by John Kindred
The ’07 debut album Runnin’ Wild put the world on notice that Australia’s next export would carry on in the grand tradition of AC/DC. Armed with beer-soaked anthems for the common man, such as “Stand Up For Rock ‘N’ Roll” and “Too Much, Too Young, Too Fast,” Airbourne took their traveling circus on the road. They brought their message to the people, fulfilling the need of hard rock fans longing for the return of bone-crushing-blues-rock anthems drenched in attitude, sex, drinking and the much lauded rock ‘n’ roll.
Airbourne’s aerial assault strikes again with their sophomore release No Guts No Glory. Brothers Joel and Ryan O’Keeffe, along with David Roads and Justin Street continue their musical expedition. Making the studio their home, the band took up residence in Chicago with producer Johnny K. Sleeping on the floor behind amps or the drum kit, Airborne shrugged off luxury in order to deliver a hard-edged follow-up album that reflects the attitudes of the band as well as their fans.
These Aussie’s are beer-drinkin’ blokes who aren’t preaching religion or harping on politics. Leave that shit to U2. The music is rudimentary 4/4 rock n’ roll built on the back of Marshall, Gibson, Fender and Tama, all respected tools of the trade. You may say that anyone can play this style of rock, but those that lack attitude, energy, determination and grit find themselves playing alone in their garage or basement, just dreaming.
Following up the debut album Runnin’ Wild is no easy feat. Kicking off the No Guts No Glory with “Born to Kill,” Airbourne makes the statement straight away that this is the same gritty in-your-face production, much like that first album. The band makes no pretenses about their influences. So to hell with making comparisons; what counts here is whether the band can write great songs and play their instruments. “Born to Kill” hooks you in the mouth, reeling you in with a jerk of the line. Once the song “No Way But The Hard Way” hits, the band has reeled you in. This is the first single release and features a fist-pumping chorus, which will have crowds singing along. The lyrics are a poignant reflection of life that everyone can relate to.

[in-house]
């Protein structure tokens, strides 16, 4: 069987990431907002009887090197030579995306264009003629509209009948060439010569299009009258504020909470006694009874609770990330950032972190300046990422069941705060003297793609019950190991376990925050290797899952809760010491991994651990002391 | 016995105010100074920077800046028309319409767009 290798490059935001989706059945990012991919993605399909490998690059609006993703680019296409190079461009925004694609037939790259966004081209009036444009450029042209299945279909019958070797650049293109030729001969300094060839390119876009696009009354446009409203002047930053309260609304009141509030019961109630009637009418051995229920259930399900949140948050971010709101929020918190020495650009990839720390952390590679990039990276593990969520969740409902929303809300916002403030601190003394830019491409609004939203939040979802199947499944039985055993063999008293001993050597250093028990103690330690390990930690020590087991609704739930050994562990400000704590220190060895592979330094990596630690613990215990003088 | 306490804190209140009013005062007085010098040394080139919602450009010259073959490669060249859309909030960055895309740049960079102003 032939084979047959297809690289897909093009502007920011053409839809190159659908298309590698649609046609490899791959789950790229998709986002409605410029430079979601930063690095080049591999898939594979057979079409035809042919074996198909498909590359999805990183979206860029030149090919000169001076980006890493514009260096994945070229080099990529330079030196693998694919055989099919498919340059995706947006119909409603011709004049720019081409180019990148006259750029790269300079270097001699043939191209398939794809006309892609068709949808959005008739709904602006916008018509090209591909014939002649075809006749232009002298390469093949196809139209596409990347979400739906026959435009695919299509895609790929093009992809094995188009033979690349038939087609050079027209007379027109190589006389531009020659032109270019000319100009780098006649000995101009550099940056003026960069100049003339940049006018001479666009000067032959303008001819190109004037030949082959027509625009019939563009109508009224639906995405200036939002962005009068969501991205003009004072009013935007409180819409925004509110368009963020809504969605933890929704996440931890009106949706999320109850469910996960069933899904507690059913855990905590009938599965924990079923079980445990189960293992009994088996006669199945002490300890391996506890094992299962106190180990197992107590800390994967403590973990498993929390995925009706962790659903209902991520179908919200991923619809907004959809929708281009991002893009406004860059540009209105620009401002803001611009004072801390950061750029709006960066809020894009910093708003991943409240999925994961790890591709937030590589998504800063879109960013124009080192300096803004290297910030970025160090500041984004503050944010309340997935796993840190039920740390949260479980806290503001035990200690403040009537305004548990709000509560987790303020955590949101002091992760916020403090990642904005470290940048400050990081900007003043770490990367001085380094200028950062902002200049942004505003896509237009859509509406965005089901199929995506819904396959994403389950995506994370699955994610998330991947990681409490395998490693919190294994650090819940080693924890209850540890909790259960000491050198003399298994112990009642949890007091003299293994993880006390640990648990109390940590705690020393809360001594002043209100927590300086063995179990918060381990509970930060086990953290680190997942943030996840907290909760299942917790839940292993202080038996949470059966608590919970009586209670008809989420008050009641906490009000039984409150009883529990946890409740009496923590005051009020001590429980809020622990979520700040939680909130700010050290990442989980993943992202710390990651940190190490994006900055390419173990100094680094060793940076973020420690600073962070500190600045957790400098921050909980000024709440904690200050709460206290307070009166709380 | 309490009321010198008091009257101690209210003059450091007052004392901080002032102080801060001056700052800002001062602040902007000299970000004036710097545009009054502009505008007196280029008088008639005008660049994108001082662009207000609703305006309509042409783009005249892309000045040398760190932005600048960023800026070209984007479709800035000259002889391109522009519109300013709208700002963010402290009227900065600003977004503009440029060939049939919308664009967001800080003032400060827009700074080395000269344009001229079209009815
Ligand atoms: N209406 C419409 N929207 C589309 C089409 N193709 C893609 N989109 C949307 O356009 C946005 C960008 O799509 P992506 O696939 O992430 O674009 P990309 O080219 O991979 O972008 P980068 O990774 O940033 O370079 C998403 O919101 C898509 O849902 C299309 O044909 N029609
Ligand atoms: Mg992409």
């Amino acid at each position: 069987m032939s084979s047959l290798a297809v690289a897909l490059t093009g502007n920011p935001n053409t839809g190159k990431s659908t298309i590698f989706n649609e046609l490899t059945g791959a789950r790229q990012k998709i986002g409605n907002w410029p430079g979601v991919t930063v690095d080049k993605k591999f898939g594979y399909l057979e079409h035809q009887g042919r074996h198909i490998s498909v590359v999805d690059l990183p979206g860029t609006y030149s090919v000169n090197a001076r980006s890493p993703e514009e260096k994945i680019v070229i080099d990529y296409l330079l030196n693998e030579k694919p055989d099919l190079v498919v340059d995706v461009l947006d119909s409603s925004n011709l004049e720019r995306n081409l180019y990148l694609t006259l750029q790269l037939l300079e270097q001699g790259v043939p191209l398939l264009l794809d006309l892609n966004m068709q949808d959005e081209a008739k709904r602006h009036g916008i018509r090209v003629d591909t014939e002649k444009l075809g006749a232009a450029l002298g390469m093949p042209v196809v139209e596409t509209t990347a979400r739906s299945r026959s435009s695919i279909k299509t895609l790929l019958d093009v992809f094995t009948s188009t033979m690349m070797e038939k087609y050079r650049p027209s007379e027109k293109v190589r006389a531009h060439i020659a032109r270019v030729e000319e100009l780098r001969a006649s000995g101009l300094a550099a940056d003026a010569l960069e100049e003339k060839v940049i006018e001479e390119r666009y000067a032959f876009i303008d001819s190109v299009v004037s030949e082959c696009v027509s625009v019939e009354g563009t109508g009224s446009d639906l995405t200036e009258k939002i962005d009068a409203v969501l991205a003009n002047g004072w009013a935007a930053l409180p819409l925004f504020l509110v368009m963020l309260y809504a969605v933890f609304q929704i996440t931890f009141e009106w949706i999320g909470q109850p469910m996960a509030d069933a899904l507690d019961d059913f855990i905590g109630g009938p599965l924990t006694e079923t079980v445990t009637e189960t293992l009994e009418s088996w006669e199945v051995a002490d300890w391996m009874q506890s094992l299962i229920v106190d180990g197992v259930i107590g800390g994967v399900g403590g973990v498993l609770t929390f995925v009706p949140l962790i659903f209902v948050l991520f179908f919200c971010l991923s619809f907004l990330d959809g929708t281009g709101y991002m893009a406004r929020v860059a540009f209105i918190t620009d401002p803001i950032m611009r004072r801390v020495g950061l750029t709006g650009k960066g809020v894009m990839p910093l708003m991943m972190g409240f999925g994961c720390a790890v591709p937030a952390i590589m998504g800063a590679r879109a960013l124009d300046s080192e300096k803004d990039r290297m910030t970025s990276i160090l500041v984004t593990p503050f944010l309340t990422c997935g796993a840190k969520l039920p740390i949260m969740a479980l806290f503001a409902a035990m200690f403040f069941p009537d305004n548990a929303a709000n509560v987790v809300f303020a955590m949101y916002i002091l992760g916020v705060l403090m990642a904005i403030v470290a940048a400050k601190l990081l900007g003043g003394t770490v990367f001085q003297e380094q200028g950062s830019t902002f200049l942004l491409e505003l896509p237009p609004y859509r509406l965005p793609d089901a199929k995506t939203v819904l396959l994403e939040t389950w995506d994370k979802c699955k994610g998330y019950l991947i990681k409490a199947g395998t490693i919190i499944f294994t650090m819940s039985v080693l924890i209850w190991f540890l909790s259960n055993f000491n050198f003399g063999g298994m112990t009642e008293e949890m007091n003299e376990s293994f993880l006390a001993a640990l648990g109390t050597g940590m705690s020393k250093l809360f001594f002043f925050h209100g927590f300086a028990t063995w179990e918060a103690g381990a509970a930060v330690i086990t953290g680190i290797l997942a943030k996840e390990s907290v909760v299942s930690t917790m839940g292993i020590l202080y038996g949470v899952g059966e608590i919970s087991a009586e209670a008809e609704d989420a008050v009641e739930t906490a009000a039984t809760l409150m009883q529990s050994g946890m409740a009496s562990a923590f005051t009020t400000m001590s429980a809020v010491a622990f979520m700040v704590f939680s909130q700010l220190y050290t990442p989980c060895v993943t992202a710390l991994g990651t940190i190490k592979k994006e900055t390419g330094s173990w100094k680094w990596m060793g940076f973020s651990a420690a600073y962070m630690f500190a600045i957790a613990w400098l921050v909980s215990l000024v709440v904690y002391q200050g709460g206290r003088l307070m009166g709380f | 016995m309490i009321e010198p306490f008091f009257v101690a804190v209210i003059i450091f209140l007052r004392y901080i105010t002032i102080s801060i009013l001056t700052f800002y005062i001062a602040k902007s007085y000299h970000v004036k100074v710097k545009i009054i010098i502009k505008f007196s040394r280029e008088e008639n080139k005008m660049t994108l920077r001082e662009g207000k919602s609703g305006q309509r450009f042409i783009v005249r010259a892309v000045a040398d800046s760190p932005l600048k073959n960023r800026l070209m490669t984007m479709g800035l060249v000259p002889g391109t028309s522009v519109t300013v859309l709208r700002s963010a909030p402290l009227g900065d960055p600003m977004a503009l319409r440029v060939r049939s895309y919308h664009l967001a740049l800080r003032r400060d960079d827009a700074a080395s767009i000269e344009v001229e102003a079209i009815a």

The energy is constant: Songs like “Raise the Flag” and “Bottom of the Well,” amplify the band’s “no-shit” attitude, while “Steel Town” was written to those living in cities built around the steel manufacturing industry. The band was inspired by the energy of the crowds who drink more, fight harder and party to extremes.
In effort to get a live, raw sound on No Guts No Glory, the producer took the band back in time by recording to analog tape. The music recorded by the individual instruments was allowed to bleed across other tracks on each song, helping to grab the live feel of the band. This is evident throughout the album, as the music feels charged with energy.
Ultimately, when comparing No Guts No Glory to the band’s debut album, you won’t be wowed by growth or shifts into uncharted territories. Musically, Airbourne isn’t a band out to reinvent itself with each new release. They follow a similar make-up akin to AC/DC. You know what you are gonna get, and as long as the music rocks and it strikes a chord with each individual person, then the music will be enjoyed and coveted by fans.
Airborne is a far from the boroughs of their hometown of Warrnambool in Victoria, Australia. They maintain a blue-collar attitude that welcomes all walks of life to their rock ‘n’ roll show. Enjoy.
Joel O’Keeffe- Vocals/Lead Guitar
Ryan O’Keeffe- Drums
David Roads- Guitar
Justin Street- Bass
1. Born to Kill
2. No Way But the Hard Way
3. Blonde, Bad and Beautiful
4. Raise the Flag
5. Bottom of the Well
6. White Line Fever
7. It Ain’t Over Till it’s Over
8. Steel Town
9. Chewin’ the Fat
10. Get Busy Livin’
11. Armed and Dangerous
13. Back on the Bottle
Hardrock Haven rating: 8/10